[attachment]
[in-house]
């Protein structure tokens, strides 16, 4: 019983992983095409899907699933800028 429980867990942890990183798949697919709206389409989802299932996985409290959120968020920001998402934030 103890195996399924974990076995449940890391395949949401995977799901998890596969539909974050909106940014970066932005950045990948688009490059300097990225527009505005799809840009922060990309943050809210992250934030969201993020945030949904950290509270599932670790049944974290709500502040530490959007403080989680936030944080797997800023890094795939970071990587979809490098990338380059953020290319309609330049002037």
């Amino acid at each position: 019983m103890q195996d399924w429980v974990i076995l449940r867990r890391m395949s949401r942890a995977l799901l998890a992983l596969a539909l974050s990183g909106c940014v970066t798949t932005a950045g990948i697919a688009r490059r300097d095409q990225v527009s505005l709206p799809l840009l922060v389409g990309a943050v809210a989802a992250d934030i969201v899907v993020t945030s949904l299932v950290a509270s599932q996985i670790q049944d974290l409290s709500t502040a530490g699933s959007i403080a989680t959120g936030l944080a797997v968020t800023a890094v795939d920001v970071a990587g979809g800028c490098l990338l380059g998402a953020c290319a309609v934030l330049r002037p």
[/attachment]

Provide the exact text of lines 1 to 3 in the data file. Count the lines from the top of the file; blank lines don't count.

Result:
[in-house]
């Protein structure tokens, strides 16, 4: 019983992983095409899907699933800028 429980867990942890990183798949697919709206389409989802299932996985409290959120968020920001998402934030 103890195996399924974990076995449940890391395949949401995977799901998890596969539909974050909106940014970066932005950045990948688009490059300097990225527009505005799809840009922060990309943050809210992250934030969201993020945030949904950290509270599932670790049944974290709500502040530490959007403080989680936030944080797997800023890094795939970071990587979809490098990338380059953020290319309609330049002037």
């Amino acid at each position: 019983m103890q195996d399924w429980v974990i076995l449940r867990r890391m395949s949401r942890a995977l799901l998890a992983l596969a539909l974050s990183g909106c940014v970066t798949t932005a950045g990948i697919a688009r490059r300097d095409q990225v527009s505005l709206p799809l840009l922060v389409g990309a943050v809210a989802a992250d934030i969201v899907v993020t945030s949904l299932v950290a509270s599932q996985i670790q049944d974290l409290s709500t502040a530490g699933s959007i403080a989680t959120g936030l944080a797997v968020t800023a890094v795939d920001v970071a990587g979809g800028c490098l990338l380059g998402a953020c290319a309609v934030l330049r002037p």